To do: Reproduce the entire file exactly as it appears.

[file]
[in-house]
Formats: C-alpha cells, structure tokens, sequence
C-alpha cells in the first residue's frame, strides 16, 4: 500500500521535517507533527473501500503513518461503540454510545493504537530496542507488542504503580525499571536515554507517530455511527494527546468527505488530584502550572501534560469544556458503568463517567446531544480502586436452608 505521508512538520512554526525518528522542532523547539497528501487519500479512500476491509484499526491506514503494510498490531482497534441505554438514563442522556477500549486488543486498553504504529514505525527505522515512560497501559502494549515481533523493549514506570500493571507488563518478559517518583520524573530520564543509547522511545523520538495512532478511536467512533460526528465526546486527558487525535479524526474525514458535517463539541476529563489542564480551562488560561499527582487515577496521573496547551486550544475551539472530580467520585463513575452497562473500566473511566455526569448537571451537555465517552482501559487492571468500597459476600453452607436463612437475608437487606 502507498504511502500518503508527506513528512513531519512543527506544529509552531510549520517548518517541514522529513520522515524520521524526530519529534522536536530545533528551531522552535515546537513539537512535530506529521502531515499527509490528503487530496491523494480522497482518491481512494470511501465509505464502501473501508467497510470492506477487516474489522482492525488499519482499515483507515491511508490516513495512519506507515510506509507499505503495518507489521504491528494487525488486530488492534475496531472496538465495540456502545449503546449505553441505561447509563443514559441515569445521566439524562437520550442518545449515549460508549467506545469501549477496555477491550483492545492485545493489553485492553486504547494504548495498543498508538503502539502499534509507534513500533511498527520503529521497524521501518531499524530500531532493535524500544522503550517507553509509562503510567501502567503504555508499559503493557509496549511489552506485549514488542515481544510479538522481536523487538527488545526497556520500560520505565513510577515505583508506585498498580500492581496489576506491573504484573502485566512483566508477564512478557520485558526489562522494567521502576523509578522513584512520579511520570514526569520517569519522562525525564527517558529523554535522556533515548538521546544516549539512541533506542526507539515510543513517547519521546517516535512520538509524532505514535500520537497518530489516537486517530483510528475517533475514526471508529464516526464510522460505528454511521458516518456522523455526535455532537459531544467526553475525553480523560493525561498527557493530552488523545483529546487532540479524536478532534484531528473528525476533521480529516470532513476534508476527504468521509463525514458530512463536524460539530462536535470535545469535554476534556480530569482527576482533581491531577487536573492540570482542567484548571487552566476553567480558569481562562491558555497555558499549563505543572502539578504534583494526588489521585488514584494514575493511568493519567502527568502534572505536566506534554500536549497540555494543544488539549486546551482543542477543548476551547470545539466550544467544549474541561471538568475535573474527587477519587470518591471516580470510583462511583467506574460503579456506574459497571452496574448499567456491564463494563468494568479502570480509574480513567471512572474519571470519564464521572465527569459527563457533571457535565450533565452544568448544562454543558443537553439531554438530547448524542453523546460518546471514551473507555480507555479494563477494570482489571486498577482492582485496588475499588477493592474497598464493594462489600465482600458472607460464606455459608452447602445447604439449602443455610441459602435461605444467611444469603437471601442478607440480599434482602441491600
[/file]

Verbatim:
[in-house]
Formats: C-alpha cells, structure tokens, sequence
C-alpha cells in the first residue's frame, strides 16, 4: 500500500521535517507533527473501500503513518461503540454510545493504537530496542507488542504503580525499571536515554507517530455511527494527546468527505488530584502550572501534560469544556458503568463517567446531544480502586436452608 505521508512538520512554526525518528522542532523547539497528501487519500479512500476491509484499526491506514503494510498490531482497534441505554438514563442522556477500549486488543486498553504504529514505525527505522515512560497501559502494549515481533523493549514506570500493571507488563518478559517518583520524573530520564543509547522511545523520538495512532478511536467512533460526528465526546486527558487525535479524526474525514458535517463539541476529563489542564480551562488560561499527582487515577496521573496547551486550544475551539472530580467520585463513575452497562473500566473511566455526569448537571451537555465517552482501559487492571468500597459476600453452607436463612437475608437487606 502507498504511502500518503508527506513528512513531519512543527506544529509552531510549520517548518517541514522529513520522515524520521524526530519529534522536536530545533528551531522552535515546537513539537512535530506529521502531515499527509490528503487530496491523494480522497482518491481512494470511501465509505464502501473501508467497510470492506477487516474489522482492525488499519482499515483507515491511508490516513495512519506507515510506509507499505503495518507489521504491528494487525488486530488492534475496531472496538465495540456502545449503546449505553441505561447509563443514559441515569445521566439524562437520550442518545449515549460508549467506545469501549477496555477491550483492545492485545493489553485492553486504547494504548495498543498508538503502539502499534509507534513500533511498527520503529521497524521501518531499524530500531532493535524500544522503550517507553509509562503510567501502567503504555508499559503493557509496549511489552506485549514488542515481544510479538522481536523487538527488545526497556520500560520505565513510577515505583508506585498498580500492581496489576506491573504484573502485566512483566508477564512478557520485558526489562522494567521502576523509578522513584512520579511520570514526569520517569519522562525525564527517558529523554535522556533515548538521546544516549539512541533506542526507539515510543513517547519521546517516535512520538509524532505514535500520537497518530489516537486517530483510528475517533475514526471508529464516526464510522460505528454511521458516518456522523455526535455532537459531544467526553475525553480523560493525561498527557493530552488523545483529546487532540479524536478532534484531528473528525476533521480529516470532513476534508476527504468521509463525514458530512463536524460539530462536535470535545469535554476534556480530569482527576482533581491531577487536573492540570482542567484548571487552566476553567480558569481562562491558555497555558499549563505543572502539578504534583494526588489521585488514584494514575493511568493519567502527568502534572505536566506534554500536549497540555494543544488539549486546551482543542477543548476551547470545539466550544467544549474541561471538568475535573474527587477519587470518591471516580470510583462511583467506574460503579456506574459497571452496574448499567456491564463494563468494568479502570480509574480513567471512572474519571470519564464521572465527569459527563457533571457535565450533565452544568448544562454543558443537553439531554438530547448524542453523546460518546471514551473507555480507555479494563477494570482489571486498577482492582485496588475499588477493592474497598464493594462489600465482600458472607460464606455459608452447602445447604439449602443455610441459602435461605444467611444469603437471601442478607440480599434482602441491600